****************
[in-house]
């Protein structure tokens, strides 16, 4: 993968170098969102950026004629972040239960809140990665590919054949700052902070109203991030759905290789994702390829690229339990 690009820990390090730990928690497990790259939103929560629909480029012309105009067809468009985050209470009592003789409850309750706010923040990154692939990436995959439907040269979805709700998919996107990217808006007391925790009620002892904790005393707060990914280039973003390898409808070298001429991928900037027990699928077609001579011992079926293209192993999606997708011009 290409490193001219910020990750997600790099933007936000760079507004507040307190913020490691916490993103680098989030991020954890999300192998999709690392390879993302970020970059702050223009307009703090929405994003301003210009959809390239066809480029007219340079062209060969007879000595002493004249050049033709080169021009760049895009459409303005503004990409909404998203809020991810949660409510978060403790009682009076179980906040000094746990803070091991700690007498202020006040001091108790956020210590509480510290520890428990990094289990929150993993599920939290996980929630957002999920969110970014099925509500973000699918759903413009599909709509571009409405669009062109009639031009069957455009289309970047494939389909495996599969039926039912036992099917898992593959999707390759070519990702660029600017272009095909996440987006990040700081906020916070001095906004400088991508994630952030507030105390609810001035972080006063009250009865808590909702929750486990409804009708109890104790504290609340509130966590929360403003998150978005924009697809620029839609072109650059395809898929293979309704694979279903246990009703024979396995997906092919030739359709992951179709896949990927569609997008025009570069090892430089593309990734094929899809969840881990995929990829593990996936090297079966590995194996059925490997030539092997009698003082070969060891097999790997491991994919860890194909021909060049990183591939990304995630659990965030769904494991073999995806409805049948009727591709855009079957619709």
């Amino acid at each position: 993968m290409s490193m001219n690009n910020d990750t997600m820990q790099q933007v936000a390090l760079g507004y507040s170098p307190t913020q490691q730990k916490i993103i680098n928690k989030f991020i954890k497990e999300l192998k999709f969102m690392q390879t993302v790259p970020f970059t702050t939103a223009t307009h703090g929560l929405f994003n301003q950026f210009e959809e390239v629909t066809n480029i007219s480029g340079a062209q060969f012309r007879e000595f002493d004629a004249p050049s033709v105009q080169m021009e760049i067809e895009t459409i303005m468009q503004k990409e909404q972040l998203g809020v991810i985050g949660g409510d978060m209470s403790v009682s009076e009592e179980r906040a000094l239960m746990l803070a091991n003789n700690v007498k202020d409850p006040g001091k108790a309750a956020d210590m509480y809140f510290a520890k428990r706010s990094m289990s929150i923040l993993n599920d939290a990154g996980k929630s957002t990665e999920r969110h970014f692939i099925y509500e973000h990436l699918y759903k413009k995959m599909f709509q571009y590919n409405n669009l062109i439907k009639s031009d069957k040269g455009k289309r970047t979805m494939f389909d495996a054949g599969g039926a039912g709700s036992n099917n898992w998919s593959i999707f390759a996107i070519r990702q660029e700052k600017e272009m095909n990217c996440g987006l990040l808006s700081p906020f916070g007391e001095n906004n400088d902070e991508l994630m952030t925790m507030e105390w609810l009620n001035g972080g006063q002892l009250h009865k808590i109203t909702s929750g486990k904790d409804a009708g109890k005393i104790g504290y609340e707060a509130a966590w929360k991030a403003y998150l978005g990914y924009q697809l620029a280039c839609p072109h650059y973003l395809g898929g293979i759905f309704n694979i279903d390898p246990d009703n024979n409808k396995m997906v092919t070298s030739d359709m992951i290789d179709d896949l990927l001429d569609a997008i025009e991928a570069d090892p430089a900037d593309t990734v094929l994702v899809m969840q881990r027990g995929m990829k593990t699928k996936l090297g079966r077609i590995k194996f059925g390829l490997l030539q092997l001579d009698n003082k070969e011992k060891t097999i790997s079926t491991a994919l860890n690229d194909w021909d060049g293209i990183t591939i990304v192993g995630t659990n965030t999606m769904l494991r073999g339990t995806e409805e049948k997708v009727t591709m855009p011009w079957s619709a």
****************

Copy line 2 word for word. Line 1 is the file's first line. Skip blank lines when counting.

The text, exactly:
């Protein structure tokens, strides 16, 4: 993968170098969102950026004629972040239960809140990665590919054949700052902070109203991030759905290789994702390829690229339990 690009820990390090730990928690497990790259939103929560629909480029012309105009067809468009985050209470009592003789409850309750706010923040990154692939990436995959439907040269979805709700998919996107990217808006007391925790009620002892904790005393707060990914280039973003390898409808070298001429991928900037027990699928077609001579011992079926293209192993999606997708011009 290409490193001219910020990750997600790099933007936000760079507004507040307190913020490691916490993103680098989030991020954890999300192998999709690392390879993302970020970059702050223009307009703090929405994003301003210009959809390239066809480029007219340079062209060969007879000595002493004249050049033709080169021009760049895009459409303005503004990409909404998203809020991810949660409510978060403790009682009076179980906040000094746990803070091991700690007498202020006040001091108790956020210590509480510290520890428990990094289990929150993993599920939290996980929630957002999920969110970014099925509500973000699918759903413009599909709509571009409405669009062109009639031009069957455009289309970047494939389909495996599969039926039912036992099917898992593959999707390759070519990702660029600017272009095909996440987006990040700081906020916070001095906004400088991508994630952030507030105390609810001035972080006063009250009865808590909702929750486990409804009708109890104790504290609340509130966590929360403003998150978005924009697809620029839609072109650059395809898929293979309704694979279903246990009703024979396995997906092919030739359709992951179709896949990927569609997008025009570069090892430089593309990734094929899809969840881990995929990829593990996936090297079966590995194996059925490997030539092997009698003082070969060891097999790997491991994919860890194909021909060049990183591939990304995630659990965030769904494991073999995806409805049948009727591709855009079957619709």